A UK research study looking into a new approach to treat primary sclerosing cholangitis (PSC) – a rare disease where the body’s immune system attacks its own liver – has been given the green light thanks to vital funding from LifeArc and the patient-led organisation PSC Support.
PSC is a rare liver disease which affects around 3,600 people in the UK. People can develop the condition at any age, but most commonly those under the age of 40.
In PSC, the body’s immune system attacks the liver, causing inflammation and scarring of the bile ducts. This causes bile to stop flowing properly, and patients experience repeated infections, develop liver failure and, in some cases, cancer. In four out of five people, the body’s immune system will also attack the bowel, leading to inflammatory bowel disease (IBD) as well as liver disease. The combination of PSC and IBD can lead to around a third of all patients developing bowel cancer and patients require a colonoscopy every year to screen for it.
Currently, doctors treat PSC by managing symptoms only. We don’t fully understand what causes PSC, and there is no cure. A liver transplant is the only life-saving treatment. Although a very rare disease, PSC accounts for 1 in 10 of all liver transplants in the UK and is now the leading reason for liver transplantation in several European countries.
While it is life saving, liver transplantation is also risky and costly to the NHS. People who have had a transplant must take a cocktail of drugs to prevent their new liver being rejected. PSC can still return in around a third of people who have had a liver transplant.
We know that the microbes present in the gut of people with PSC are different to those in people without liver and bowel inflammation. This gut microbe imbalance is linked with many abnormal immune functions, which may drive development of the condition.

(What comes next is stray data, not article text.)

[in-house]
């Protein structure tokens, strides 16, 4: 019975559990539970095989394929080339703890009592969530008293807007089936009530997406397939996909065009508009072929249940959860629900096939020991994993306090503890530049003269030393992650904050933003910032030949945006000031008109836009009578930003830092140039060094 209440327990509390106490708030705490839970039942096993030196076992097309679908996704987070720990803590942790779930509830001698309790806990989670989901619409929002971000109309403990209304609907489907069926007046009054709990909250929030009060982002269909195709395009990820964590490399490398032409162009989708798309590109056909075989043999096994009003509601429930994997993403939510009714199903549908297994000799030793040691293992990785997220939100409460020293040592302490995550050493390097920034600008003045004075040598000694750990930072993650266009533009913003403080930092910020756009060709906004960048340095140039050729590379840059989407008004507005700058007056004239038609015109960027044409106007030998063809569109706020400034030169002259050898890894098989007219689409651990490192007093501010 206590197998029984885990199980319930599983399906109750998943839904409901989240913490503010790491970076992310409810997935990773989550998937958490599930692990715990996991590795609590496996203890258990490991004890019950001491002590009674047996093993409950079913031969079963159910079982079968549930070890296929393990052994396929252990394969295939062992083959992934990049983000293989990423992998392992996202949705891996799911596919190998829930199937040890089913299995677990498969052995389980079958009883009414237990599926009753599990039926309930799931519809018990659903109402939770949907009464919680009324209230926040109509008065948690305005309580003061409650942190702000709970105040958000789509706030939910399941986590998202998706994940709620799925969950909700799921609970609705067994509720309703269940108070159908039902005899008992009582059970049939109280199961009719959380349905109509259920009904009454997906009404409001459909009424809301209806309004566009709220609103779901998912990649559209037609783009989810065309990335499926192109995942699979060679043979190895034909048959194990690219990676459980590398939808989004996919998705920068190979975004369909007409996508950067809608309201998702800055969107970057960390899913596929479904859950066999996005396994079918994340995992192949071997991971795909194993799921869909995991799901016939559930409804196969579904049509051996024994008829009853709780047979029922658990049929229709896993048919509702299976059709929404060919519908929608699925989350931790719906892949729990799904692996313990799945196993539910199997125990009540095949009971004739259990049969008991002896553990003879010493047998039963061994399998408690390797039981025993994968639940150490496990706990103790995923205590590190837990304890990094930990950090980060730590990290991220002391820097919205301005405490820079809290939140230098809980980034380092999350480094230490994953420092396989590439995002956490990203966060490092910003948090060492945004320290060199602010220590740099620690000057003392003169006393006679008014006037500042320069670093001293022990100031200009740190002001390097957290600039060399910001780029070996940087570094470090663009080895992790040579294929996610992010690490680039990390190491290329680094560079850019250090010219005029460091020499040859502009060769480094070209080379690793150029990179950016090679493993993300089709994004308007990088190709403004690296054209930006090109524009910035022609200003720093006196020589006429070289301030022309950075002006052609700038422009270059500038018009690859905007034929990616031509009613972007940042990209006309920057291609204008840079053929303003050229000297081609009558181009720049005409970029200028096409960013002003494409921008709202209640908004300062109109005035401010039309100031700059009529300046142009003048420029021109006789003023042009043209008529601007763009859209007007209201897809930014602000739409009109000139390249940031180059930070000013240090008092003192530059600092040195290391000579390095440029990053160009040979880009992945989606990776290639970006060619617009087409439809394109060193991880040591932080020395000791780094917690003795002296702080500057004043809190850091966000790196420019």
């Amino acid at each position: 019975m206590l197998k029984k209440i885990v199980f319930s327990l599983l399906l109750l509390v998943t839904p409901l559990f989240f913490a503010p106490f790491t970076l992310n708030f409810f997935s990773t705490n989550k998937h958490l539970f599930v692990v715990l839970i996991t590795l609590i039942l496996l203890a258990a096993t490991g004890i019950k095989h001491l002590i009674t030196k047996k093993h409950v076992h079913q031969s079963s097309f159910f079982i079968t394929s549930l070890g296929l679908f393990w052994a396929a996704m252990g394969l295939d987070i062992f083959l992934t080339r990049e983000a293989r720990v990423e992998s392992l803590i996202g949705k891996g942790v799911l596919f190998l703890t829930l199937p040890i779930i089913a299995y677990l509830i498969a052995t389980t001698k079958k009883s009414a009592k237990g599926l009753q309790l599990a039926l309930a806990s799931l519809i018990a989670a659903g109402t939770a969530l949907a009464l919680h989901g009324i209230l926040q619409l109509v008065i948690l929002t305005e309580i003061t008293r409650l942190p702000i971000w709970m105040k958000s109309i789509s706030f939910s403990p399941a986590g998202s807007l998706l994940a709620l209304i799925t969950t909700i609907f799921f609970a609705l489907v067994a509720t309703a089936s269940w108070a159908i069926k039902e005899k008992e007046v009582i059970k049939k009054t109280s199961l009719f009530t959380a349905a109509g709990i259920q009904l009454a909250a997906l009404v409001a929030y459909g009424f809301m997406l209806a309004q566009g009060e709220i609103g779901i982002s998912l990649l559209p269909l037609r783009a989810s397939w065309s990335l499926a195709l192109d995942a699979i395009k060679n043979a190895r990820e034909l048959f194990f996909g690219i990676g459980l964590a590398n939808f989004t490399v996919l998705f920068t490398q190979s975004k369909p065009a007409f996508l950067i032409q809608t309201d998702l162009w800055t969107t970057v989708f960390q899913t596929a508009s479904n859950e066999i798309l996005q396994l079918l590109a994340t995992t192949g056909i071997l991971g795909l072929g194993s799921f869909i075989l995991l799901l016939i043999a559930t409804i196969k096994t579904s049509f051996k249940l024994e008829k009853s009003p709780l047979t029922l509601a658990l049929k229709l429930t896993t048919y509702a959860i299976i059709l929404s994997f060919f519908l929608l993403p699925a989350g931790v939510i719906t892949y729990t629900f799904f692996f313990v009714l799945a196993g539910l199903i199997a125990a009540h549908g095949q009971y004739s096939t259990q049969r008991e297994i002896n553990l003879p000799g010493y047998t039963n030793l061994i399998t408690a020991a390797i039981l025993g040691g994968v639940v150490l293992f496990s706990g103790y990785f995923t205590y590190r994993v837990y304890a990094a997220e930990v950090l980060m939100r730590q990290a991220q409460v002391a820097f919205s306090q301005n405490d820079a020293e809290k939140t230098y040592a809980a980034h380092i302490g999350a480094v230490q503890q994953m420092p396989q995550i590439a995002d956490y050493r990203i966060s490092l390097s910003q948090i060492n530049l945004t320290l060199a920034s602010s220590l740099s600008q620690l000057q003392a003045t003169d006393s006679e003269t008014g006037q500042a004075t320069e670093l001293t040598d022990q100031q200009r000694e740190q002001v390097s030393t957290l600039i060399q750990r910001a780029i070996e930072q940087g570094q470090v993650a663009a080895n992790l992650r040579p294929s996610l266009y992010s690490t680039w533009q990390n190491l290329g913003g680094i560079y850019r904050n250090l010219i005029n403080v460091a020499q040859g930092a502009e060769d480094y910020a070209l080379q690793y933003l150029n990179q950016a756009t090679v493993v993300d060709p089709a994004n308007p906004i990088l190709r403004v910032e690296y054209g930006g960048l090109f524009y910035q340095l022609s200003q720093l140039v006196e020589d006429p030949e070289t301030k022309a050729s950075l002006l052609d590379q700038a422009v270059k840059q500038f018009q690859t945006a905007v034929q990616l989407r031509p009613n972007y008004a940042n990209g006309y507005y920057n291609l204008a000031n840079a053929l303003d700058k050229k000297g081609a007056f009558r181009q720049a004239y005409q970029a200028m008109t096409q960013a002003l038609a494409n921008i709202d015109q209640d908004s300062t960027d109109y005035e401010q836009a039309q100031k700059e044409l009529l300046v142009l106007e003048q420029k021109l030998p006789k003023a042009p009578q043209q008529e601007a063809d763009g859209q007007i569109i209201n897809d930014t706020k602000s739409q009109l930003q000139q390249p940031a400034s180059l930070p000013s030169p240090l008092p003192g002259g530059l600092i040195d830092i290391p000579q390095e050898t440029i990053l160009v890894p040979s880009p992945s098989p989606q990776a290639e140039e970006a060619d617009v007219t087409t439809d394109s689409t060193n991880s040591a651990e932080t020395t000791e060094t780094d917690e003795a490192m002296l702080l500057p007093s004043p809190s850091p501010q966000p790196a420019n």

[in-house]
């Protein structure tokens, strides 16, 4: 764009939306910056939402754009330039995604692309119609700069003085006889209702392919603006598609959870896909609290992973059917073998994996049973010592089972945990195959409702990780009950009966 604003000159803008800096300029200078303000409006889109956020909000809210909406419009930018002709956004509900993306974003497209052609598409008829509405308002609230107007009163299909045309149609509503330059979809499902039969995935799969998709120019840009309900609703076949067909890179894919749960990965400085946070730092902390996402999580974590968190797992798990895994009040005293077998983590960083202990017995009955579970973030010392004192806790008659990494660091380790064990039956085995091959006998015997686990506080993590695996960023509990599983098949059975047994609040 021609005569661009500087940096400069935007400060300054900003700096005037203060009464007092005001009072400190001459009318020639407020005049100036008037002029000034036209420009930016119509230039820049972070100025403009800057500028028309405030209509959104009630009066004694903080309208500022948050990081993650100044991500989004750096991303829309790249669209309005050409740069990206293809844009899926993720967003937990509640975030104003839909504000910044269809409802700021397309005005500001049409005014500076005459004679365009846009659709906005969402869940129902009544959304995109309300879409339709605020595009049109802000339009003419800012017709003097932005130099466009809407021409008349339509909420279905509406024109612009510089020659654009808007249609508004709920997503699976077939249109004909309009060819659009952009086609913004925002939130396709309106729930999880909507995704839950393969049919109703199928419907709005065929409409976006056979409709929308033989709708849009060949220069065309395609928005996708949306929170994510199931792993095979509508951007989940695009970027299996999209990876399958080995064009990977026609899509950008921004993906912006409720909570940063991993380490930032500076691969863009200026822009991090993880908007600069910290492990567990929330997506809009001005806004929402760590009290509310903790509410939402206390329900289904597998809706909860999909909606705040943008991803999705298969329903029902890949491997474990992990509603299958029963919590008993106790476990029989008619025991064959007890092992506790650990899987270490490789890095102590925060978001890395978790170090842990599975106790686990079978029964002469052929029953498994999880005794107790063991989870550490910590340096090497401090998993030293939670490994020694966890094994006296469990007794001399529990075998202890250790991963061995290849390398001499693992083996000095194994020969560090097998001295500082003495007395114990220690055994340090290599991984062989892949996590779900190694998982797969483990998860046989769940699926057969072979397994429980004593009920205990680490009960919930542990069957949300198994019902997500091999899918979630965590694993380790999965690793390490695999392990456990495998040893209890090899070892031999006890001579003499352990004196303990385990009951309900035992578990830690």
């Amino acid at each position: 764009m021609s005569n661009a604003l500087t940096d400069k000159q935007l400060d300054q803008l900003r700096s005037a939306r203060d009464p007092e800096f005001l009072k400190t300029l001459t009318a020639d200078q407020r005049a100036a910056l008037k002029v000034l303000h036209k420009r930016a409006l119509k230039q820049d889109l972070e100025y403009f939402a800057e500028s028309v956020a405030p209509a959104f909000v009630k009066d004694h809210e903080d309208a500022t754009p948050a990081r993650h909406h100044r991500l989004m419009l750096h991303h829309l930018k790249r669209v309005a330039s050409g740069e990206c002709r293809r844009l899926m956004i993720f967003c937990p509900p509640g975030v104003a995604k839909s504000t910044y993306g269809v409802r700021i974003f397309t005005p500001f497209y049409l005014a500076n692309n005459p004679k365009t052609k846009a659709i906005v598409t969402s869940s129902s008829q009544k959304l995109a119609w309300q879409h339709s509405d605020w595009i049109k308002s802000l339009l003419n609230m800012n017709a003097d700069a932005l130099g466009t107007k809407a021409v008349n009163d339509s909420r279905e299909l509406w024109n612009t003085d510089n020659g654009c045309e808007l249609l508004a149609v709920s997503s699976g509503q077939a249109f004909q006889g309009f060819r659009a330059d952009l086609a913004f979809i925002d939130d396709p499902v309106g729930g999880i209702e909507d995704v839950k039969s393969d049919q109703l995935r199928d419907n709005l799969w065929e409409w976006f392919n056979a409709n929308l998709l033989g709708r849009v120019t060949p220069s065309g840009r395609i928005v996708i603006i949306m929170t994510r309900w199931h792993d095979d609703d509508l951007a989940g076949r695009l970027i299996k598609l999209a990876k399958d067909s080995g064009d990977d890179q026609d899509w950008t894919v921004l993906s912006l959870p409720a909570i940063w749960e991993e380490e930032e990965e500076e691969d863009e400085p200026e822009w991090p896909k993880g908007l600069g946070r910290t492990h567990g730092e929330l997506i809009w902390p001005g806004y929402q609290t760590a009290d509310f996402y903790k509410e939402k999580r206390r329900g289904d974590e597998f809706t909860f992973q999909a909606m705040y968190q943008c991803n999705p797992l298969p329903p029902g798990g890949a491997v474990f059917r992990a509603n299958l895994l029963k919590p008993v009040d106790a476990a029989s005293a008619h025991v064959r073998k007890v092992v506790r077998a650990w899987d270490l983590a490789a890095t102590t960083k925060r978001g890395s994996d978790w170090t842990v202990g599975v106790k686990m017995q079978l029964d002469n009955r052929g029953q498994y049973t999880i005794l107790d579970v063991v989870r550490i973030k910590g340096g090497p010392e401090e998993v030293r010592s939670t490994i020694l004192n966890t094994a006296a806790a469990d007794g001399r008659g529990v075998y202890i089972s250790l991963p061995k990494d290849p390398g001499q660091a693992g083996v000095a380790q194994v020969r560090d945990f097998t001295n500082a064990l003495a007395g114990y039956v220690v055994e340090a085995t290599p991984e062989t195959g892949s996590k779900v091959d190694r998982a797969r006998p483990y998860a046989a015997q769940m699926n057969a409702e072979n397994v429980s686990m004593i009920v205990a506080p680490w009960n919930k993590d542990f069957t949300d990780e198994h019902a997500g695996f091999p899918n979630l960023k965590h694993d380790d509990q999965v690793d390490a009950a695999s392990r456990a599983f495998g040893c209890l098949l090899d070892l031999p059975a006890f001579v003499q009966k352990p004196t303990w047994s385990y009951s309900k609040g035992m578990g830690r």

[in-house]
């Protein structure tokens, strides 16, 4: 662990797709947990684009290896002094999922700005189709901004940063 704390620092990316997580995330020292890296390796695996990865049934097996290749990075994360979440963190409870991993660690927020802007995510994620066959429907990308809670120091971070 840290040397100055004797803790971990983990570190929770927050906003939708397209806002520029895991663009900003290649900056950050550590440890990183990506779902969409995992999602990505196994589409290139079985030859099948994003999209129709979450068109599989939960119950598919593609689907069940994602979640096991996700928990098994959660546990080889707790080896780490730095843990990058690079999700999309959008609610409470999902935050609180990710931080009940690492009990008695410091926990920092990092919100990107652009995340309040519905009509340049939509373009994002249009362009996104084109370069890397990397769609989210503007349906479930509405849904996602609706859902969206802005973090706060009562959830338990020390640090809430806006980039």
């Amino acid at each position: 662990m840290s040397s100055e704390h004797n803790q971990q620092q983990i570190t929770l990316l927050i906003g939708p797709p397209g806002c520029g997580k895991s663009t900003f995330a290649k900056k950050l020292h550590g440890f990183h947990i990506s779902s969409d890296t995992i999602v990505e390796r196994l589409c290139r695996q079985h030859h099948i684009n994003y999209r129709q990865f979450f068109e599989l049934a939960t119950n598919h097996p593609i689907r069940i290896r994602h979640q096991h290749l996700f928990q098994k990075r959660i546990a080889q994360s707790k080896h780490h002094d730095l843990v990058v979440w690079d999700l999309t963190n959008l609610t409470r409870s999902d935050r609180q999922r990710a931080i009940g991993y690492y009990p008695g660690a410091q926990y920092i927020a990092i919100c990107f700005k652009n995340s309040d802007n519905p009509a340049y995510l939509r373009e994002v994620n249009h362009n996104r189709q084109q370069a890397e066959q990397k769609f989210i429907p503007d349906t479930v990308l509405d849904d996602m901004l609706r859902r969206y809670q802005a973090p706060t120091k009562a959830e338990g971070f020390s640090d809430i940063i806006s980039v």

In the FARGO study, the research team will find out if taking stools containing natural microbes from the gut of healthy donors, refining it in a lab, and transferring it to the bowel of people with PSC, could reverse the imbalance of gut microorganisms.
This treatment is called faecal microbiota transplantation, or FMT. Early research has also shown that it can treat IBD.
The Birmingham team, together with teams at the Royal Free London, St Mark’s Hospital, Imperial College London, and Norfolk and Norwich University Hospitals NHS Foundation Trust, will carry out a clinical trial to test this new treatment approach. People with PSC taking part in the study will receive either FMT once a week for 8 weeks, or placebo (an inactive FMT equivalent). Each group will continue to receive their usual routine standard of care for their IBD.
The teams will observe both groups for another 40 weeks. The team will then measure how successful the treatment has been in improving liver blood tests, reduce scarring of the liver, lessen the severity of their IBD, and improving symptoms and quality of life.
Dr Palak Trivedi, who is leading the trial at the NIHR Birmingham Biomedical Research Centre said: “I am delighted that LifeArc has chosen to support such a novel, bespoke and distinctive clinical trial, and to enable us to do the necessary ground work to better understand how PSC develops and progresses.
“This study will really help us to understand which gut microbes are most important, and how this potential treatment could be scaled up to treat more people.”
“Our study will lay the foundation for future work on a larger scale, with a view to making FMT available to people across the world,” added Dr Trivedi.
“Should our trial show that FMT works well, PSC Support will be advocating for patients to access FMT as early as possible. We hope this means it will be making a difference to patients within five years after we’ve completed this work.”
LifeArc’s Dr Catriona Crombie said:
“Our approach to funding is to work with others, to uncover the potential of promising research that could solve complex healthcare problems that patients face.”
She continues: “We’re delighted to be jointly funding this project with PSC Support, where Dr Trivedi’s team will aim to reveal more information about PSC and help to translate this experimental treatment from lab idea towards the clinic, where it could offer hope to patients with PSC.”
Martine Walmsley, Chair of Trustees at PSC Support, said: “Although we welcome clinical trials that test brand new drugs for PSC, progress is painfully slow. People with PSC don’t have the luxury of time and we must look at quicker medicine development routes.”